Here’s why you shouldn’t worry about the length of your podcast.
“What’s the ideal length for a podcast episode?”
Man, if I had a pound every time someone asked me that! But my answer is not straight-forward and I often reply back with,
“As long as it needs to be, no shorter, no longer – it’s up to you.”
A puzzled look ensues, mostly with a head tilt, you know like the kind you see on an inquisitive puppy.
Let me break it down for you,
You’re the boss
This is your podcast. You don’t have a broadcaster or commissioner breathing down your neck to tell you that it has to be 24.59 minutes long. One of your podcasts might be half an hour, the next twenty five minutes.
Why not give yourself a benchmark? I tend to start off planning my podcast with a length in mind and then base my episodes around that. I don’t stress if they’re under or over that length because…
You know your audience and what sounds good
You’re not daft, you’ve got a good ear for a podcast (if not, why are you podcasting? Go and listen to some podcasts!), you know what sounds good.
Use your judgement on length. For example if an interviewee is waffling on, perhaps on a subject that’s unrelated to your podcast – cut it, they haven’t answered the question that well – cut it…your audience isn’t going to find it useful / entertaining…
On the other hand if the interviewee describes a beautifully deep, personal, funny, moving (keep adding all the nice words…) story – don’t cut it!
When you’re deciding what to keep or ditch from your episode, ask yourself
“Does it fit my podcast?’
“What is my episode about?’
“Will my audience love it?’
It depends on the frequency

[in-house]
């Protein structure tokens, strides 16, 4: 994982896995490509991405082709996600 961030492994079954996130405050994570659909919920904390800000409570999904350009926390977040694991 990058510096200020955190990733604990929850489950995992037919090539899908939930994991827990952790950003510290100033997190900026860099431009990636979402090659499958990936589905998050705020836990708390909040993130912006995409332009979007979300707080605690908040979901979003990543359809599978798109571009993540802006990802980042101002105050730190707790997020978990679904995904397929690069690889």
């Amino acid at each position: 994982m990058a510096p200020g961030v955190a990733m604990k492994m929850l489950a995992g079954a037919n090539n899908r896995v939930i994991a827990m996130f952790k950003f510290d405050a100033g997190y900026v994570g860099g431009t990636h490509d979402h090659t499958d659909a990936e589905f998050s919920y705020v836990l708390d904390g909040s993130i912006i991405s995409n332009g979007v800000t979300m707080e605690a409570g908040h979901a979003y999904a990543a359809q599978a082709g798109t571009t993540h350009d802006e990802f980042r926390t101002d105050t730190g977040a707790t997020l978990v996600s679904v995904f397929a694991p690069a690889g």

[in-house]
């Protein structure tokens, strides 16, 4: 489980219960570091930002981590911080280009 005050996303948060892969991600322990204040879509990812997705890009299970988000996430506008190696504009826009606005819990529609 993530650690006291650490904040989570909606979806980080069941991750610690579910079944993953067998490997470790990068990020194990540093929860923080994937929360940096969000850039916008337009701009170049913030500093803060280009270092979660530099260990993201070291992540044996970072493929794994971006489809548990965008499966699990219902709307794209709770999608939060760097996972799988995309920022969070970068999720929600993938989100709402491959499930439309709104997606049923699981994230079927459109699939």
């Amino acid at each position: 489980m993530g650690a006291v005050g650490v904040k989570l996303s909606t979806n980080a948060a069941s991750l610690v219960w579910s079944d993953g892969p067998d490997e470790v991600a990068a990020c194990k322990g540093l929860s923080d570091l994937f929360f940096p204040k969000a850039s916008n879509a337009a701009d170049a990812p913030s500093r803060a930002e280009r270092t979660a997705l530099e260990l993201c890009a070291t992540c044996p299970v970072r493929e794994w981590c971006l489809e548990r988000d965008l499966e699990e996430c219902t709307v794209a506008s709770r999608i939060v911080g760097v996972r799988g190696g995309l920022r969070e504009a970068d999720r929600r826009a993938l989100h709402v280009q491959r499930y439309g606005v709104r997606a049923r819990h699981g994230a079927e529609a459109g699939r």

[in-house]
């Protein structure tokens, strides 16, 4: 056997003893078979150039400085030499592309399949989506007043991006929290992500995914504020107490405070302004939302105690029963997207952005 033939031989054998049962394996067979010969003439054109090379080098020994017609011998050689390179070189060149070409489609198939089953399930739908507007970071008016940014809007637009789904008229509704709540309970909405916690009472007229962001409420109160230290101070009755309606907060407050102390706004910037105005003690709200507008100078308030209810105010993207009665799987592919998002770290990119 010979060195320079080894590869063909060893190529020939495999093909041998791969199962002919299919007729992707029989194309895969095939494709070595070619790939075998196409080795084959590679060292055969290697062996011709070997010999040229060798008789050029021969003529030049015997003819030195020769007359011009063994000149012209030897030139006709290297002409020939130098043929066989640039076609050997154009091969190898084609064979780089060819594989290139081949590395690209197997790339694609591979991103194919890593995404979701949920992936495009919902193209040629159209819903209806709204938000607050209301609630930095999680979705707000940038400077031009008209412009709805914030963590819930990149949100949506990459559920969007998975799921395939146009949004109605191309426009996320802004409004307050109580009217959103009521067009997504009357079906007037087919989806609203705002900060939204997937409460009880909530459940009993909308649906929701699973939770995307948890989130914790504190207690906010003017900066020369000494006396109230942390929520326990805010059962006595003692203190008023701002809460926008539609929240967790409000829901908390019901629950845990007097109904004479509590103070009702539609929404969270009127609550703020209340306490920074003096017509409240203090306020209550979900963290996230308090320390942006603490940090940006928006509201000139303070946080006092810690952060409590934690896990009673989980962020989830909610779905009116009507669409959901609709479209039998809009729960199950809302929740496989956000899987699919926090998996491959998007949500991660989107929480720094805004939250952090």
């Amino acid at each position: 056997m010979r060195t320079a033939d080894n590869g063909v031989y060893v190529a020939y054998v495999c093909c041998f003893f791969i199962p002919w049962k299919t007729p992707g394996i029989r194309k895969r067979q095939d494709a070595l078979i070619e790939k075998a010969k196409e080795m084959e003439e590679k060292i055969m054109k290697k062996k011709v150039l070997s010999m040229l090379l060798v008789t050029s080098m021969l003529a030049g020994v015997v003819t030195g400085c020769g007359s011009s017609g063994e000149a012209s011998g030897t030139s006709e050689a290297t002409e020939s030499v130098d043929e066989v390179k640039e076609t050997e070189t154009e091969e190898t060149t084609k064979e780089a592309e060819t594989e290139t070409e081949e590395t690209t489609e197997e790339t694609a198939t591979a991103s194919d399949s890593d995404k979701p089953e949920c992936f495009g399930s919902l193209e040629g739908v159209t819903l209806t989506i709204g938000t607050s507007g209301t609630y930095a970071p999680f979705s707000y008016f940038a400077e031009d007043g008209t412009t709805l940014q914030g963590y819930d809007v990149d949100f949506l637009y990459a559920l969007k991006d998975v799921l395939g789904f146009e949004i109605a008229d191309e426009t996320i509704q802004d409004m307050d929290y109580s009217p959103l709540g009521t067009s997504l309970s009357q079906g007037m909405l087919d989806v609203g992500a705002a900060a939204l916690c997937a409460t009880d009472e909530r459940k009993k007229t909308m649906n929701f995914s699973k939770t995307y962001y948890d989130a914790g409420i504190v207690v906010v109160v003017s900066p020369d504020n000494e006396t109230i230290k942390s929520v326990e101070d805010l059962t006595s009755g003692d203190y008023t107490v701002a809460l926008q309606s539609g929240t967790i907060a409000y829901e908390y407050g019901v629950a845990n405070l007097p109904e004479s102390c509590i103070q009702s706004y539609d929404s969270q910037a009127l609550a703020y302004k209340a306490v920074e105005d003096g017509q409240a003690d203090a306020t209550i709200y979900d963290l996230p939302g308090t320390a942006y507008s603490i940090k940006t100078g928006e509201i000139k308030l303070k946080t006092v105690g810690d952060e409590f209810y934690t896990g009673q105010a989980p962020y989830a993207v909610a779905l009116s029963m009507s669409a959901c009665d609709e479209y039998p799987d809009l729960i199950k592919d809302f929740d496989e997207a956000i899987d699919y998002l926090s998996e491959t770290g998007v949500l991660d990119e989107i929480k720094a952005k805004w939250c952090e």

A monthly podcast will probably be longer than a daily podcast – this could be down to your time commitments, the content generated between episodes etc. Put it this way, would you listen to a monthly podcast that’s just four minutes long?
But what about commutes?
You may have read articles that tell you that the length of your podcast should be based around the average commute time. Your listener likes your podcast to start when they set off for work and be done and dusted by the time that they sit down at their desk. Urgh, there’s so much to unpick here. Firstly, this blanket statement can’t possibly be applied to all audiences – you know your audience best – they might not even commute!
Secondly, stats say that people love podcasts because of the flexibility at which they can consume them, for example being able to pause them and pick them up again later. Which leads onto my final point, if your content is engaging your listener they won’t mind having to consume it in a few sittings.
I saw a dead good analogy of this on twitter the other day, from the band Lancashire Hotpots (by the way, if you’re from Northern England have a little listen to these lot – funny as owt!)
It’s @ChartMusicTOTP , the one I’m listening to at the mo is only 3hours long. It’s not commitment for me; you don’t need to read a book in one go, why do the same for a podcast? And if it’s good, you want it to last as long as possible 😀— Lancashire Hotpots (@thehotpots) February 26, 2020
To be incredibly obvious and cheesy AF, it’s not how big it is, it’s how you use it.
There is no ideal length for a podcast episode but don’t make it longer or shorter than it should be!
This is part of series of Vic’s Podcasting Tips, Vic being our founder! Read what we’ve published so far, right here.
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